Here are the facts. John’s mom ordered a GoPro wearable/mountable digital camera for him directly from the company for Christmas. She didn’t know that he already owns one, but he decided that it was best not to tell her that. “My mother is a little bit sensitive to issues like displeasing her only son on Christmas,” he wrote to Consumerist. “I am empathetic to her sensitivity, so I feigned excitement about my new GoPro camera, and even forwarded her some videos that I shot with my original GoPro to show my appreciation.” He knows his own mother better than we do: maybe this was the wisest choice in the end.
John didn’t send this to us as a family problem, though. He sent this problem to us as a consumer issue. If everything had gone according to John’s plan, he would have returned the second camera directly to GoPro for store credit and used the money to buy some interesting accessories for the GoPro he already had. “I would really like to have a suction-cup mount, the extended battery, and maybe the wrist mount,” he wrote. These accessories would allow him to take even more exciting videos that he could then show to his mother, and everyone would be happy in the end. Only someone stood between John and that dream: GoPro.
Specifically, their return policy, which doesn’t allow exchanges for store credit. If he returns the camera, the amount that his mother spent will be credited back to his mother’s credit card. “Worst case, this course of action would out me as a liar to my mom,” John notes. Best case: his mom doesn’t notice the refund and doesn’t get upset, but John also doesn’t get a present.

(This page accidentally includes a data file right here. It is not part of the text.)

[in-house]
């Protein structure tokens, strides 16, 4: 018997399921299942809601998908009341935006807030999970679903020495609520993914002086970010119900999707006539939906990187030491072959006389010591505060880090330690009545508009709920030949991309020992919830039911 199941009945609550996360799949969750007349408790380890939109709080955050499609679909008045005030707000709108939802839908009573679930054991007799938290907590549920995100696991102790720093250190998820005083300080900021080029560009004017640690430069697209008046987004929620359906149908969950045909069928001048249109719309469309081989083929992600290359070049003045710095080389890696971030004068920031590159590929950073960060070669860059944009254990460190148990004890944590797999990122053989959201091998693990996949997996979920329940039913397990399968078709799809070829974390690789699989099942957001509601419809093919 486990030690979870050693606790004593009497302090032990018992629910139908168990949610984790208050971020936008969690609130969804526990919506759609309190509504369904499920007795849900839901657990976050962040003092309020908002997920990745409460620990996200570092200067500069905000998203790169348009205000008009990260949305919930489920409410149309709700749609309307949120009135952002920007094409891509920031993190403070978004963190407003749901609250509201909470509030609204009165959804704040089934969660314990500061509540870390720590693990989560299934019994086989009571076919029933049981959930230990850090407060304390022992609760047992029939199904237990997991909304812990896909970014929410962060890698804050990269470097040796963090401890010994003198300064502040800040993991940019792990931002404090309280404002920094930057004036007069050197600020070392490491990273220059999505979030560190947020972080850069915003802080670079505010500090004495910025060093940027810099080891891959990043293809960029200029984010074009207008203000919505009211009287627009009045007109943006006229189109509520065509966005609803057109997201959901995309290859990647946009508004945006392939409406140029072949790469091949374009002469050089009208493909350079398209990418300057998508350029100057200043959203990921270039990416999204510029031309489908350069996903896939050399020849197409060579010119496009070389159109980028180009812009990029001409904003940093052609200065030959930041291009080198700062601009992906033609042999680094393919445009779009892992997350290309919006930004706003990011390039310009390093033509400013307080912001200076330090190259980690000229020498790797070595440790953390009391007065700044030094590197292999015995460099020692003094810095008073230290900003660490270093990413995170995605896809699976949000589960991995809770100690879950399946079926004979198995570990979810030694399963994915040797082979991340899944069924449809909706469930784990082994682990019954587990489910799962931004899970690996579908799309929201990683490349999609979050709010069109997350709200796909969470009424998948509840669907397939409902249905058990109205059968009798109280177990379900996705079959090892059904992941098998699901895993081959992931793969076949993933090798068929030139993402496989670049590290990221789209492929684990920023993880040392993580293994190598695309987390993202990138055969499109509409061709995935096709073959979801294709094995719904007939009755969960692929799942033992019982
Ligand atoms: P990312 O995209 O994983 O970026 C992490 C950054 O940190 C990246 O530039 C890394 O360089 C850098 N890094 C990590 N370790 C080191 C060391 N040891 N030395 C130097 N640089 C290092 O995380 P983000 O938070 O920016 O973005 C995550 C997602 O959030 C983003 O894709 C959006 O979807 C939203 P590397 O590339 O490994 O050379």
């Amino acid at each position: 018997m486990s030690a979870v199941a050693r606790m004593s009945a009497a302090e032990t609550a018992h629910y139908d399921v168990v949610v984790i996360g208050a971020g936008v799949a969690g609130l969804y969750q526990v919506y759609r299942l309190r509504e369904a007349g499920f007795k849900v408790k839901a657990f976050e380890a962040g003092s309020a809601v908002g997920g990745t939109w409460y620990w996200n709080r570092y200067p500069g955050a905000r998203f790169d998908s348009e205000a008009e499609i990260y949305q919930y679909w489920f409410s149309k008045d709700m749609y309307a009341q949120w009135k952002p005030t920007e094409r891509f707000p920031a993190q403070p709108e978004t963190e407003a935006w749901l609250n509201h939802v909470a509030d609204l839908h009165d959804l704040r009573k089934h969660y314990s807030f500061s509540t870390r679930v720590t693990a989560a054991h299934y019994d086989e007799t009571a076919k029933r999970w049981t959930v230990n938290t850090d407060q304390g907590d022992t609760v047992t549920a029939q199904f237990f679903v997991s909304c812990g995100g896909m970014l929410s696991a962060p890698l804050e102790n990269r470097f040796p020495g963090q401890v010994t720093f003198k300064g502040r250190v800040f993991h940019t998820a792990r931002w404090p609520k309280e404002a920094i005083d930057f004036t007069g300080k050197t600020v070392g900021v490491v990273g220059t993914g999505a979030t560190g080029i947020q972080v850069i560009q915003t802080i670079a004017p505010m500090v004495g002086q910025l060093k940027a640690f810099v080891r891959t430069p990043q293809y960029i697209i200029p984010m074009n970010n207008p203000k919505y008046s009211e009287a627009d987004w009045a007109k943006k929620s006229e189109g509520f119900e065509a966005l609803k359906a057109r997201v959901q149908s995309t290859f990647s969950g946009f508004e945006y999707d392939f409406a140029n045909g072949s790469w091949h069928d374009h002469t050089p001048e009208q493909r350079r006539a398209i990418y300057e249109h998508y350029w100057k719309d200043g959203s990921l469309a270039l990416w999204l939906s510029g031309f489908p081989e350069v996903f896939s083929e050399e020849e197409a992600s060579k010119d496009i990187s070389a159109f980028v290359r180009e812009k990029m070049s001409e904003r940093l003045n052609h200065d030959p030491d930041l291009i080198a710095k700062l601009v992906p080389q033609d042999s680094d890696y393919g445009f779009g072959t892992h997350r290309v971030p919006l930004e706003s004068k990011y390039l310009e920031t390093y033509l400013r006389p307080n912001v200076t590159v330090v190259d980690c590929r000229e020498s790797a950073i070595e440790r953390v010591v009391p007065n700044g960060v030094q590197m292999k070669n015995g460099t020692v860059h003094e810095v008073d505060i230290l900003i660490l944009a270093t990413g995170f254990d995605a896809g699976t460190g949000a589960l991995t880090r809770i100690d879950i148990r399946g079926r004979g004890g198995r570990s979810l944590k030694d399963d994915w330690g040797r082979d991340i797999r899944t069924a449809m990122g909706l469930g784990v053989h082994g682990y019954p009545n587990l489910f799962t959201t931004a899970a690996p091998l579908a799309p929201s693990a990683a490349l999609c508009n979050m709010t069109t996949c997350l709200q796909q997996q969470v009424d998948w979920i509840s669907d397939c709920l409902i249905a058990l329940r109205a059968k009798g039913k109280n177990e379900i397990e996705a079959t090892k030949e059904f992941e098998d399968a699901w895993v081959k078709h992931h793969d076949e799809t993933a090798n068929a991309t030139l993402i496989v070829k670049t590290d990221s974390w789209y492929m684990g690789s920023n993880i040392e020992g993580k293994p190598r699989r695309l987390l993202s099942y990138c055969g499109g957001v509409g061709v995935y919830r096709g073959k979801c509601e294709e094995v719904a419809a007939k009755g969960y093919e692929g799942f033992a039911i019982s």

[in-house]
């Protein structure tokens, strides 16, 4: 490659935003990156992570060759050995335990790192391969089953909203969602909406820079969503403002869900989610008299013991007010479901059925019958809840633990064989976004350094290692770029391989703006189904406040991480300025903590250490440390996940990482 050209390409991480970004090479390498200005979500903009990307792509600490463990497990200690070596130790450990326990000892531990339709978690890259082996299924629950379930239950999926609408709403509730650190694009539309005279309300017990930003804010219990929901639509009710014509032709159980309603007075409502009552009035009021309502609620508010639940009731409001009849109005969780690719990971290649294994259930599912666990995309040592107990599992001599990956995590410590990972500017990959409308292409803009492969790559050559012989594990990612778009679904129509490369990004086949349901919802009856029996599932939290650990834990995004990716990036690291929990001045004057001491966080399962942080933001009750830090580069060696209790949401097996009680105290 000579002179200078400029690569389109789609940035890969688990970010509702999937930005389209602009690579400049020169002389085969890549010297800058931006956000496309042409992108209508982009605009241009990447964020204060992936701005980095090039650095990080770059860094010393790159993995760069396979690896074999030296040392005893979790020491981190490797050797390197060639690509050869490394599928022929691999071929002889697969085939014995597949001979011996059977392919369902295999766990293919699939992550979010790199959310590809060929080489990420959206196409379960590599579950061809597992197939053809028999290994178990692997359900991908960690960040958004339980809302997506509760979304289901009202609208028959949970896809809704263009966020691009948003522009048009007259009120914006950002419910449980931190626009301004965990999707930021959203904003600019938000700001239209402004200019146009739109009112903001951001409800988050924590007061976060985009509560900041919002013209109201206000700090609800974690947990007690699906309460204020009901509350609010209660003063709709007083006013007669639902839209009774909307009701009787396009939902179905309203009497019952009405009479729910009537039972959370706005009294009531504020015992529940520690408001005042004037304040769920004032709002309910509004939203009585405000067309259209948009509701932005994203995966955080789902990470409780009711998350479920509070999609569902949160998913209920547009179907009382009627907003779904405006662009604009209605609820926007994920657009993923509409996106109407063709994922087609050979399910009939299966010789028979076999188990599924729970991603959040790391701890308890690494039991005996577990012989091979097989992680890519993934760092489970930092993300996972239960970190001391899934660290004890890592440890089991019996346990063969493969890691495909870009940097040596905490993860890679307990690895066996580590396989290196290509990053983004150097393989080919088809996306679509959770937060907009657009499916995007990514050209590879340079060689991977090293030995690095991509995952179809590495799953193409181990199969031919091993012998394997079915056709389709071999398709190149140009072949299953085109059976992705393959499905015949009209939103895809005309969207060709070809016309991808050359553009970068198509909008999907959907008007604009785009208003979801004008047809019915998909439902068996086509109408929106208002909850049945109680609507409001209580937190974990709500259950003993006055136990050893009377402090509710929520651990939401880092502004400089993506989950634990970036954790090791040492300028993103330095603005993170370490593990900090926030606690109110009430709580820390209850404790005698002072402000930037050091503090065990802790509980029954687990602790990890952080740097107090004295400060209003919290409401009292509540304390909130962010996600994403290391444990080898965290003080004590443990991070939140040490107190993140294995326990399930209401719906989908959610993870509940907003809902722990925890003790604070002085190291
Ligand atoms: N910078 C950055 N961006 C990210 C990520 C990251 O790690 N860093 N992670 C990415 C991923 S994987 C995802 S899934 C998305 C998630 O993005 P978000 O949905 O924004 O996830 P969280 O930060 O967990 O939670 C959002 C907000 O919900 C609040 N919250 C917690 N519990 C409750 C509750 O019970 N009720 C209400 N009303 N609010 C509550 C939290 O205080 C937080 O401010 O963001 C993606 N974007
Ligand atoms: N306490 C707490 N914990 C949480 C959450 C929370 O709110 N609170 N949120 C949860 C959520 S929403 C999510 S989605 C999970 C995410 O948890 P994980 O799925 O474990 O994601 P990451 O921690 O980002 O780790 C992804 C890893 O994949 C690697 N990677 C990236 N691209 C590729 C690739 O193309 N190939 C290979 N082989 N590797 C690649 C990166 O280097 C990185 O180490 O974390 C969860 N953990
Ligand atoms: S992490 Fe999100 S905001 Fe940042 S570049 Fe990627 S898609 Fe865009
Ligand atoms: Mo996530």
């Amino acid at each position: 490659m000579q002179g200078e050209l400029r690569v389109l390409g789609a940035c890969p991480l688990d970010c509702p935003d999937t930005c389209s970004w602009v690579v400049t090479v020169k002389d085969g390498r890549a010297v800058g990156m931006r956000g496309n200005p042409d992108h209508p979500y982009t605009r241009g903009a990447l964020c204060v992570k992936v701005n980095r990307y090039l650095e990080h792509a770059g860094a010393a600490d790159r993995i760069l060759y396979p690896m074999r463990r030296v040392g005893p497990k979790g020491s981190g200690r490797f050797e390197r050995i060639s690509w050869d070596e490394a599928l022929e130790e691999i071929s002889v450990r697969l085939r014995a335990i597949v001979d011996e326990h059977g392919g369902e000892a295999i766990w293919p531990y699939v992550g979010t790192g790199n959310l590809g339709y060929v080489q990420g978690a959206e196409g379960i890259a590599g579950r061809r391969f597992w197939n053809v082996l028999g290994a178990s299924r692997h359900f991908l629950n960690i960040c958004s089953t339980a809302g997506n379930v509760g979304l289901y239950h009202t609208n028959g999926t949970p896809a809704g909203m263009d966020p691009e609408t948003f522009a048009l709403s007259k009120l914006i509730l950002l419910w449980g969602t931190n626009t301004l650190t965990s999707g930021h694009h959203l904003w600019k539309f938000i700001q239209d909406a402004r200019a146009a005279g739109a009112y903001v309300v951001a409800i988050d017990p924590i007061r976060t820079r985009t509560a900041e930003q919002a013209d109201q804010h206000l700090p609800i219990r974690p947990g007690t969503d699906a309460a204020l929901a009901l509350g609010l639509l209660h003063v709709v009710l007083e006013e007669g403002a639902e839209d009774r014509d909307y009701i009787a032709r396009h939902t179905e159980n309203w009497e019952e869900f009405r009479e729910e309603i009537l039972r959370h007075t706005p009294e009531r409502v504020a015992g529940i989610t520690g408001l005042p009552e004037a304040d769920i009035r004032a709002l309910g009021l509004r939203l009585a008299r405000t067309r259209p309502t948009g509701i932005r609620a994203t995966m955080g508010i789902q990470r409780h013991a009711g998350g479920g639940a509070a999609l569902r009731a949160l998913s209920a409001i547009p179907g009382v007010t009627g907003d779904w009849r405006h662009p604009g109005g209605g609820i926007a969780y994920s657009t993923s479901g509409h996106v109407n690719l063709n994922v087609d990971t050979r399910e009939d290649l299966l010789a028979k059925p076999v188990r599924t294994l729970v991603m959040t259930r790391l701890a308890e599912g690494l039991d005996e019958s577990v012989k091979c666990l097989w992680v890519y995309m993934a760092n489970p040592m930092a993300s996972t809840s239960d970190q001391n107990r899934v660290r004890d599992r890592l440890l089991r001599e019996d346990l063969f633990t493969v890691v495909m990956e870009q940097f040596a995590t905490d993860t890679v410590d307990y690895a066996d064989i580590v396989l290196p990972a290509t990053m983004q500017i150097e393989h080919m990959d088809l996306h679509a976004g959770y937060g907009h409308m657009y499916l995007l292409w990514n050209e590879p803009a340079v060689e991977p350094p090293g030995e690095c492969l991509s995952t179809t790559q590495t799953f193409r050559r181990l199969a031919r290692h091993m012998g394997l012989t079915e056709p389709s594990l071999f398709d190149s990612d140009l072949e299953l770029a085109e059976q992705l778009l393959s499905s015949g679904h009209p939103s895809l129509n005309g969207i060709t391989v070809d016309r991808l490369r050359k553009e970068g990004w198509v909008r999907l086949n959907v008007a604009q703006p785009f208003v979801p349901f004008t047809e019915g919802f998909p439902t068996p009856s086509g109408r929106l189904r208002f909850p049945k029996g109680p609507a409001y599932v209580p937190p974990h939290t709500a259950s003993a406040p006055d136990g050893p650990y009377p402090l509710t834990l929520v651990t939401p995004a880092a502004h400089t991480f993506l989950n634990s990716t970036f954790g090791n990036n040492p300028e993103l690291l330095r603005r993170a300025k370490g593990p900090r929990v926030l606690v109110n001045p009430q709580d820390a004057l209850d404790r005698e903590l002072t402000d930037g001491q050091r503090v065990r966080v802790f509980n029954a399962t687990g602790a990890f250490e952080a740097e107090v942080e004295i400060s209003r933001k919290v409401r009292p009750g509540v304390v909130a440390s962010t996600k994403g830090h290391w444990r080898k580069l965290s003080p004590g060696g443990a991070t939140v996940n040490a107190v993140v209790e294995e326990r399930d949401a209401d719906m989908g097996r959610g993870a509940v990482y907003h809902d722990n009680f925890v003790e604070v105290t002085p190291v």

We checked with GoPro to see whether this really is their return policy. Indeed, it is. A company representative explained that they can’t bend the policy, and it exists to avoid credit card fraud.
“I would like to suggest that companies without Christmas-friendly return policies should not be allowed to sell products as Christmas gifts,” John suggested to Consumerist. That would be nice, but impossible to enforce. What about those very organized people who shop for their holiday gifts all year? What about birthday gifts? Would companies quiz customers about the intended recipient of their purchases, and refuse to sell to anyone planning to give the item as a gift? That would be silly.